Franciscan Health Crown Point is the proud alma mater to some of Northwest Indiana’s most distinguished graduates, the NICU babies who work tirelessly to go home with their parents. Three of Franciscan’s nurses, Patti Pirkle, Kim Federico, and Beth Wanicki, got together to create the NICU Graduation program to celebrate the effort of these babies and their families.
The program first started when the nurses played “Pomp and Circumstance,” the classic graduation theme, over the hospital intercom every time a baby left the NICU to go home with their parents.
“When moms deliver a normal-term newborn, they get played a little lullaby,” Pirkle said. “Our babies missed out on that special moment. We felt like with everything our babies and their families go through, we wanted to do something positive for them and create our own special moment.”
In January, Federico and Wanicki decided to add an even more personal touch to the program. Federico started making tiny gowns and stoles while Wanicki began crocheting miniature graduation caps.
“I had been taking care of one baby who’d been nearly full-term, but was very sick,” said Wanicki. “A week and a half later, he went home healthy. I just tried to quickly make a crochet hat for him and his mom was so tearful and appreciative, she loved it. She still sends me pictures of him all the time and calls him my New Year’s Eve baby since I stayed late that night to take care of him.”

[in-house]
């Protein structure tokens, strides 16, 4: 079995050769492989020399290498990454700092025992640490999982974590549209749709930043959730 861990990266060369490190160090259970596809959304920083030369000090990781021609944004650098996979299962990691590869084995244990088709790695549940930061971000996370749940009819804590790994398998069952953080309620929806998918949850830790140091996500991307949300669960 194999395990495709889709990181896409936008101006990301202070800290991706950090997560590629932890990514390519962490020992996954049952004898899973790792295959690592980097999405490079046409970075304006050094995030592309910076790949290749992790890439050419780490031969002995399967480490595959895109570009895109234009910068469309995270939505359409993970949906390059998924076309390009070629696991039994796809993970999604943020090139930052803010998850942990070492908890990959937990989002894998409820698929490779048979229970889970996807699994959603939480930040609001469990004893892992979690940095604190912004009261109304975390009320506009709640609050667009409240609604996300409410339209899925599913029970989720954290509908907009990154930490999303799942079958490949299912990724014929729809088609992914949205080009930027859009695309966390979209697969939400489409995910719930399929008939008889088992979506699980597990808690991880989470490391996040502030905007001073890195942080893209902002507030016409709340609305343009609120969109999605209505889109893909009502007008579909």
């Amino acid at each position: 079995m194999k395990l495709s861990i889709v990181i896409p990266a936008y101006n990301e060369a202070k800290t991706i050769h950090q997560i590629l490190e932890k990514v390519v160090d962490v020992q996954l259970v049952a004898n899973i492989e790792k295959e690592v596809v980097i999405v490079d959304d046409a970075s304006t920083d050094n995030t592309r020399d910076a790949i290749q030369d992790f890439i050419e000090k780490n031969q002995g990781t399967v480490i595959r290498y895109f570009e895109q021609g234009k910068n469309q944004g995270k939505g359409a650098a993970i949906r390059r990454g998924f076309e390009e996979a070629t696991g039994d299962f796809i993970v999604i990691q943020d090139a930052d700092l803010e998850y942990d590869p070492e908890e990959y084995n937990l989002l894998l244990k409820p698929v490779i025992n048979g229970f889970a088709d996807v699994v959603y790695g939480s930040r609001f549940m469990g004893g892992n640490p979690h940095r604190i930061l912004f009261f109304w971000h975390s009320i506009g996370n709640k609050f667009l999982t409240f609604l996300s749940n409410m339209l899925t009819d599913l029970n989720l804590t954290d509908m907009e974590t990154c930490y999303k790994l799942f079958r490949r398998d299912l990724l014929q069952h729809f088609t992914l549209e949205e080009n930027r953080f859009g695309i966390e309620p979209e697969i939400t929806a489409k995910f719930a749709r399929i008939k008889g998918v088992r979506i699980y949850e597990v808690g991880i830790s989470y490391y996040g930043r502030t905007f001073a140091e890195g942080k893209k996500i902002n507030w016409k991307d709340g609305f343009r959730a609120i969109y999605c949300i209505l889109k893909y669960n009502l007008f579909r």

Since then, the trio have been doing the full graduation ceremony, complete with caps and gowns, for any baby who stays in the NICU for over a month. During those journeys, the nurses build a strong relationship with everyone involved.
“They become family to us, and we become family to them,” Federico said. “The families were in awe when we started doing it, that we would spend our time at home doing something like this. We care much more than I think they realize.”
The hospital intercoms are often full of more somber alerts or emergency notices, and the rest of the hospital started getting in on the fun once they realized what “Pomp and Circumstance” signified.
“They’ll greet the families walking out like ‘I’ve seen you coming in every day,’” Pirkle said. “The song has kind of made me Pavlov’s dog, I start crying every time I hear it.”
The team hopes that one day, they can start giving every baby a cap and gown – even those in and out in a day. To learn more about Franciscan Health, visit www.franciscanhealth.org.